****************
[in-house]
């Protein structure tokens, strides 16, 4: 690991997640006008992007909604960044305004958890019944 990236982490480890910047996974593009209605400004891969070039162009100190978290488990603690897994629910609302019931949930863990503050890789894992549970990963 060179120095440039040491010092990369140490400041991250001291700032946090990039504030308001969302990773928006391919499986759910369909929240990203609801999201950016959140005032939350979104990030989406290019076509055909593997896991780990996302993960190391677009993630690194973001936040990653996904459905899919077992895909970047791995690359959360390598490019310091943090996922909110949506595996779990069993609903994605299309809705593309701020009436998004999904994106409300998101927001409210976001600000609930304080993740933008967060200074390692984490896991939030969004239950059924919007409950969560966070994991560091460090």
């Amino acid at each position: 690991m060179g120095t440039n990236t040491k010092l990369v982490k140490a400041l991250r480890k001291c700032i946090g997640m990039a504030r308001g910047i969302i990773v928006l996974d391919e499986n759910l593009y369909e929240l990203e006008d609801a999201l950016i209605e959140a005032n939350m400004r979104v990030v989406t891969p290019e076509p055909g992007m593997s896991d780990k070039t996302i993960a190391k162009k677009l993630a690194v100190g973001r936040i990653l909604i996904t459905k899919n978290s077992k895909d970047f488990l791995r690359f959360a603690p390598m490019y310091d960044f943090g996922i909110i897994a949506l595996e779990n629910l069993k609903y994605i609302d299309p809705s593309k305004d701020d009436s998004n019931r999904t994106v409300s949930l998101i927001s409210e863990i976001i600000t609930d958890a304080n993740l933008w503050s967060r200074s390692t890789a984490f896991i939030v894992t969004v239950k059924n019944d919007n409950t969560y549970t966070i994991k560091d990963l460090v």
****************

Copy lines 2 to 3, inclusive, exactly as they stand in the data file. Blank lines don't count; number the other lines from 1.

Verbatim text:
């Protein structure tokens, strides 16, 4: 690991997640006008992007909604960044305004958890019944 990236982490480890910047996974593009209605400004891969070039162009100190978290488990603690897994629910609302019931949930863990503050890789894992549970990963 060179120095440039040491010092990369140490400041991250001291700032946090990039504030308001969302990773928006391919499986759910369909929240990203609801999201950016959140005032939350979104990030989406290019076509055909593997896991780990996302993960190391677009993630690194973001936040990653996904459905899919077992895909970047791995690359959360390598490019310091943090996922909110949506595996779990069993609903994605299309809705593309701020009436998004999904994106409300998101927001409210976001600000609930304080993740933008967060200074390692984490896991939030969004239950059924919007409950969560966070994991560091460090």
């Amino acid at each position: 690991m060179g120095t440039n990236t040491k010092l990369v982490k140490a400041l991250r480890k001291c700032i946090g997640m990039a504030r308001g910047i969302i990773v928006l996974d391919e499986n759910l593009y369909e929240l990203e006008d609801a999201l950016i209605e959140a005032n939350m400004r979104v990030v989406t891969p290019e076509p055909g992007m593997s896991d780990k070039t996302i993960a190391k162009k677009l993630a690194v100190g973001r936040i990653l909604i996904t459905k899919n978290s077992k895909d970047f488990l791995r690359f959360a603690p390598m490019y310091d960044f943090g996922i909110i897994a949506l595996e779990n629910l069993k609903y994605i609302d299309p809705s593309k305004d701020d009436s998004n019931r999904t994106v409300s949930l998101i927001s409210e863990i976001i600000t609930d958890a304080n993740l933008w503050s967060r200074s390692t890789a984490f896991i939030v894992t969004v239950k059924n019944d919007n409950t969560y549970t966070i994991k560091d990963l460090v």